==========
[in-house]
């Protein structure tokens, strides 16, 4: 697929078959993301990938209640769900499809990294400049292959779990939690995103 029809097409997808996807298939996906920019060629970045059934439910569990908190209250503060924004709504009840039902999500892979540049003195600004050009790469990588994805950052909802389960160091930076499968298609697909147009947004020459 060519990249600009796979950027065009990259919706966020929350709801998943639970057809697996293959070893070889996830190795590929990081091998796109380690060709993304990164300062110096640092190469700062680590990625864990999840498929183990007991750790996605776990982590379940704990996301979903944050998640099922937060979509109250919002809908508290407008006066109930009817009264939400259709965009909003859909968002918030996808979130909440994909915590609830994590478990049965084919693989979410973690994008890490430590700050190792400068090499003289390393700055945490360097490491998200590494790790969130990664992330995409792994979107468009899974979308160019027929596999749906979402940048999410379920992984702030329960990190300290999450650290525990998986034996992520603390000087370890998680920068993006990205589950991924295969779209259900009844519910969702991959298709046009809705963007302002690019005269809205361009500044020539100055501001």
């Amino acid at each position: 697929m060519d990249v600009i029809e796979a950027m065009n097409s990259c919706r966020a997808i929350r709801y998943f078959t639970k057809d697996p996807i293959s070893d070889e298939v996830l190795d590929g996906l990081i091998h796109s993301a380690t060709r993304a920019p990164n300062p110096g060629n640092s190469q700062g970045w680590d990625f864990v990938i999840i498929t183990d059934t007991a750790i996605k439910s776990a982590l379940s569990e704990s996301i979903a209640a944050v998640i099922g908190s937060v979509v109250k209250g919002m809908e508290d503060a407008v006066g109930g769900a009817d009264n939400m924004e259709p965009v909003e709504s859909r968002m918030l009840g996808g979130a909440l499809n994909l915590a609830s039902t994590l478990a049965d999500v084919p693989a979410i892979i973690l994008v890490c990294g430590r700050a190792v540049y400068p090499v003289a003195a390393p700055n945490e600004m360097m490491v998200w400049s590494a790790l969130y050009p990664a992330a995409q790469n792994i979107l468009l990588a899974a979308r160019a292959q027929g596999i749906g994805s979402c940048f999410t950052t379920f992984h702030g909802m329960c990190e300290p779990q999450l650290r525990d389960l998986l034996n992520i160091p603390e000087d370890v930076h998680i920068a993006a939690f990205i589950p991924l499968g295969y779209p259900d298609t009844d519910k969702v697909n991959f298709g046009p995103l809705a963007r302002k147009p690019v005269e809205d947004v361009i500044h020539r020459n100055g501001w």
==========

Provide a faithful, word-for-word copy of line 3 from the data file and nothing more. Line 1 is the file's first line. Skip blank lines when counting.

């Amino acid at each position: 697929m060519d990249v600009i029809e796979a950027m065009n097409s990259c919706r966020a997808i929350r709801y998943f078959t639970k057809d697996p996807i293959s070893d070889e298939v996830l190795d590929g996906l990081i091998h796109s993301a380690t060709r993304a920019p990164n300062p110096g060629n640092s190469q700062g970045w680590d990625f864990v990938i999840i498929t183990d059934t007991a750790i996605k439910s776990a982590l379940s569990e704990s996301i979903a209640a944050v998640i099922g908190s937060v979509v109250k209250g919002m809908e508290d503060a407008v006066g109930g769900a009817d009264n939400m924004e259709p965009v909003e709504s859909r968002m918030l009840g996808g979130a909440l499809n994909l915590a609830s039902t994590l478990a049965d999500v084919p693989a979410i892979i973690l994008v890490c990294g430590r700050a190792v540049y400068p090499v003289a003195a390393p700055n945490e600004m360097m490491v998200w400049s590494a790790l969130y050009p990664a992330a995409q790469n792994i979107l468009l990588a899974a979308r160019a292959q027929g596999i749906g994805s979402c940048f999410t950052t379920f992984h702030g909802m329960c990190e300290p779990q999450l650290r525990d389960l998986l034996n992520i160091p603390e000087d370890v930076h998680i920068a993006a939690f990205i589950p991924l499968g295969y779209p259900d298609t009844d519910k969702v697909n991959f298709g046009p995103l809705a963007r302002k147009p690019v005269e809205d947004v361009i500044h020539r020459n100055g501001w």